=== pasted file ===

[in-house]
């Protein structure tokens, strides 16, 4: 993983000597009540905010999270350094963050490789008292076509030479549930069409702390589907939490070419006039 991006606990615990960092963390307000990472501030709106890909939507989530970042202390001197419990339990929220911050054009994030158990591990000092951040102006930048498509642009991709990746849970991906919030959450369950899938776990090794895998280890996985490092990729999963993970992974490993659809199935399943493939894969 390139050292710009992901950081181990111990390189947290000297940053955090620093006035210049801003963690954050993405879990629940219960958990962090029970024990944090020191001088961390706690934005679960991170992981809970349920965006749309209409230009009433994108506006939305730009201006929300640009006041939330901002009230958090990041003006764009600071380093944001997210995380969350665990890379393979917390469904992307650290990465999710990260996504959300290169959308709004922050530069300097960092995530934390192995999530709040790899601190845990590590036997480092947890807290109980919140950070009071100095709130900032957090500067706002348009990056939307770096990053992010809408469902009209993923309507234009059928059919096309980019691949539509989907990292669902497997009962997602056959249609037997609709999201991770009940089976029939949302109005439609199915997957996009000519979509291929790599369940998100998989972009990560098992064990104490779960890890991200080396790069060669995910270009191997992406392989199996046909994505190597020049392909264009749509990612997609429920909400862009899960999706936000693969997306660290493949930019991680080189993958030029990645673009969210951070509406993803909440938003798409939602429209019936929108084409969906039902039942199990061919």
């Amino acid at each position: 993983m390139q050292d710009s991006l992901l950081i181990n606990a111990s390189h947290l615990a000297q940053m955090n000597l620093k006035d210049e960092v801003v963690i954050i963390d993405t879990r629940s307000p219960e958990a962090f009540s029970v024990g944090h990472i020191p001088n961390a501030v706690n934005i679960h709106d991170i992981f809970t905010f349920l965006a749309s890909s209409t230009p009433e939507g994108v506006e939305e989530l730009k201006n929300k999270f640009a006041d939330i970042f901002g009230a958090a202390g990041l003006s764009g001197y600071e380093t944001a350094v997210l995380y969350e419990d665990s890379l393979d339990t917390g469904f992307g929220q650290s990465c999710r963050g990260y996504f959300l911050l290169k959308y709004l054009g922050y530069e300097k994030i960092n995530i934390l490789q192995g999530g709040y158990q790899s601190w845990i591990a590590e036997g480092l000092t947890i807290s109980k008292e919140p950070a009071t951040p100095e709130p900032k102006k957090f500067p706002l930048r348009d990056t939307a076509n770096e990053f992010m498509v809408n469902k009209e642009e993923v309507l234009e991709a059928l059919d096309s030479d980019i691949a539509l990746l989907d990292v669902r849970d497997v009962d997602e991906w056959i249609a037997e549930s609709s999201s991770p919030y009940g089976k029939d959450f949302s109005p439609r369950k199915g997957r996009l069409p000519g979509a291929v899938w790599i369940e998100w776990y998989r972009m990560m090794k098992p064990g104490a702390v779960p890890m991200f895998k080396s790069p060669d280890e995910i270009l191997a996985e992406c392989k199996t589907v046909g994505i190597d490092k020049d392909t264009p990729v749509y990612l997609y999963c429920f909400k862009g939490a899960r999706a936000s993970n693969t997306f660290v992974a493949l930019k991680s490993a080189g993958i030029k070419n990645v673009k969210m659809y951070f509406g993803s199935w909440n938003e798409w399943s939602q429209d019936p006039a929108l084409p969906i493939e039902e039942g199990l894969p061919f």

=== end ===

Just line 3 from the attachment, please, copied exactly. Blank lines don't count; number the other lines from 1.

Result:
């Amino acid at each position: 993983m390139q050292d710009s991006l992901l950081i181990n606990a111990s390189h947290l615990a000297q940053m955090n000597l620093k006035d210049e960092v801003v963690i954050i963390d993405t879990r629940s307000p219960e958990a962090f009540s029970v024990g944090h990472i020191p001088n961390a501030v706690n934005i679960h709106d991170i992981f809970t905010f349920l965006a749309s890909s209409t230009p009433e939507g994108v506006e939305e989530l730009k201006n929300k999270f640009a006041d939330i970042f901002g009230a958090a202390g990041l003006s764009g001197y600071e380093t944001a350094v997210l995380y969350e419990d665990s890379l393979d339990t917390g469904f992307g929220q650290s990465c999710r963050g990260y996504f959300l911050l290169k959308y709004l054009g922050y530069e300097k994030i960092n995530i934390l490789q192995g999530g709040y158990q790899s601190w845990i591990a590590e036997g480092l000092t947890i807290s109980k008292e919140p950070a009071t951040p100095e709130p900032k102006k957090f500067p706002l930048r348009d990056t939307a076509n770096e990053f992010m498509v809408n469902k009209e642009e993923v309507l234009e991709a059928l059919d096309s030479d980019i691949a539509l990746l989907d990292v669902r849970d497997v009962d997602e991906w056959i249609a037997e549930s609709s999201s991770p919030y009940g089976k029939d959450f949302s109005p439609r369950k199915g997957r996009l069409p000519g979509a291929v899938w790599i369940e998100w776990y998989r972009m990560m090794k098992p064990g104490a702390v779960p890890m991200f895998k080396s790069p060669d280890e995910i270009l191997a996985e992406c392989k199996t589907v046909g994505i190597d490092k020049d392909t264009p990729v749509y990612l997609y999963c429920f909400k862009g939490a899960r999706a936000s993970n693969t997306f660290v992974a493949l930019k991680s490993a080189g993958i030029k070419n990645v673009k969210m659809y951070f509406g993803s199935w909440n938003e798409w399943s939602q429209d019936p006039a929108l084409p969906i493939e039902e039942g199990l894969p061919f």